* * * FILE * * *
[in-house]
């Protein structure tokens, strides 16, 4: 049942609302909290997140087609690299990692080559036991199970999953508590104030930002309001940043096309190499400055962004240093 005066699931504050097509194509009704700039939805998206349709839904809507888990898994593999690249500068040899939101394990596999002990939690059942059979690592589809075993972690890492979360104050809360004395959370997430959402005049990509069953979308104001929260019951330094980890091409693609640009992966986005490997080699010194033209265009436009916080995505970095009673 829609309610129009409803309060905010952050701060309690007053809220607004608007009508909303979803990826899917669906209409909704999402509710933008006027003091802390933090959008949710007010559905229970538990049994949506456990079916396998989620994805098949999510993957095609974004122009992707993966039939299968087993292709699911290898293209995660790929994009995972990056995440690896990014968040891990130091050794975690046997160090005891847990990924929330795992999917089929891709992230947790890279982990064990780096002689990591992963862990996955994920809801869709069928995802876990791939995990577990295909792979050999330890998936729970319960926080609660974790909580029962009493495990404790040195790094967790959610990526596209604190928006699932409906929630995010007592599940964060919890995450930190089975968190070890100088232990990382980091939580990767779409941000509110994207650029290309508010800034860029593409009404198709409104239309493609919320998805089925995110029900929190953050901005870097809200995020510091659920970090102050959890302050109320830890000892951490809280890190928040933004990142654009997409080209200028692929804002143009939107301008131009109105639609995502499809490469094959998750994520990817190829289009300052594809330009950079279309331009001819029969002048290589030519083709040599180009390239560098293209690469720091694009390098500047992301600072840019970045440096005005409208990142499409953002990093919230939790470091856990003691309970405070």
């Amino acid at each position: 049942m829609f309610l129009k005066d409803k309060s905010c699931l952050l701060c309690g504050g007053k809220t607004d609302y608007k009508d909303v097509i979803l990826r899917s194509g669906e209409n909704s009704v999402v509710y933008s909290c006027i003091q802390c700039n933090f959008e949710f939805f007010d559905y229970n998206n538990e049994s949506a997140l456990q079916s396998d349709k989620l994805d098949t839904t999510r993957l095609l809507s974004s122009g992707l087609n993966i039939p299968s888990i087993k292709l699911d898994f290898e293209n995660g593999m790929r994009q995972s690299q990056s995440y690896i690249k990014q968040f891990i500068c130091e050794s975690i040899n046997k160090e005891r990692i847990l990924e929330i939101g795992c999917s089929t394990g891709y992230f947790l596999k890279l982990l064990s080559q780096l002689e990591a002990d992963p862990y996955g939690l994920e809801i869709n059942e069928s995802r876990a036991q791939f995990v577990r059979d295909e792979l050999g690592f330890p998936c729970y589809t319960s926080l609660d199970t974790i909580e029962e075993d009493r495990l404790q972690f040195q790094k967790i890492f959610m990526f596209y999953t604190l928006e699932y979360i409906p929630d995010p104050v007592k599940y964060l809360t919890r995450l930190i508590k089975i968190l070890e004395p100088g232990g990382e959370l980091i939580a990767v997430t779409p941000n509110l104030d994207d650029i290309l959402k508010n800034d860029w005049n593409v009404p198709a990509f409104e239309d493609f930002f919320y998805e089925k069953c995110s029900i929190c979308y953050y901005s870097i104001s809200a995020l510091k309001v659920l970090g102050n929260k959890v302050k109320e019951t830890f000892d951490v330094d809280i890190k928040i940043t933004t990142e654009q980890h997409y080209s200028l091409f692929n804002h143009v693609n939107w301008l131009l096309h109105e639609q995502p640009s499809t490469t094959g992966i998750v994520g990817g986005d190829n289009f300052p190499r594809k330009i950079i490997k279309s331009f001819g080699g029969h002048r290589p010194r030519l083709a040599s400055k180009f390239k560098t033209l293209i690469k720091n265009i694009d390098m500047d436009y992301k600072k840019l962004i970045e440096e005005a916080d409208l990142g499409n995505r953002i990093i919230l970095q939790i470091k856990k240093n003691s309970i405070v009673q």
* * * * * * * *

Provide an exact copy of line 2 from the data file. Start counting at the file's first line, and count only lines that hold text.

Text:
């Protein structure tokens, strides 16, 4: 049942609302909290997140087609690299990692080559036991199970999953508590104030930002309001940043096309190499400055962004240093 005066699931504050097509194509009704700039939805998206349709839904809507888990898994593999690249500068040899939101394990596999002990939690059942059979690592589809075993972690890492979360104050809360004395959370997430959402005049990509069953979308104001929260019951330094980890091409693609640009992966986005490997080699010194033209265009436009916080995505970095009673 829609309610129009409803309060905010952050701060309690007053809220607004608007009508909303979803990826899917669906209409909704999402509710933008006027003091802390933090959008949710007010559905229970538990049994949506456990079916396998989620994805098949999510993957095609974004122009992707993966039939299968087993292709699911290898293209995660790929994009995972990056995440690896990014968040891990130091050794975690046997160090005891847990990924929330795992999917089929891709992230947790890279982990064990780096002689990591992963862990996955994920809801869709069928995802876990791939995990577990295909792979050999330890998936729970319960926080609660974790909580029962009493495990404790040195790094967790959610990526596209604190928006699932409906929630995010007592599940964060919890995450930190089975968190070890100088232990990382980091939580990767779409941000509110994207650029290309508010800034860029593409009404198709409104239309493609919320998805089925995110029900929190953050901005870097809200995020510091659920970090102050959890302050109320830890000892951490809280890190928040933004990142654009997409080209200028692929804002143009939107301008131009109105639609995502499809490469094959998750994520990817190829289009300052594809330009950079279309331009001819029969002048290589030519083709040599180009390239560098293209690469720091694009390098500047992301600072840019970045440096005005409208990142499409953002990093919230939790470091856990003691309970405070």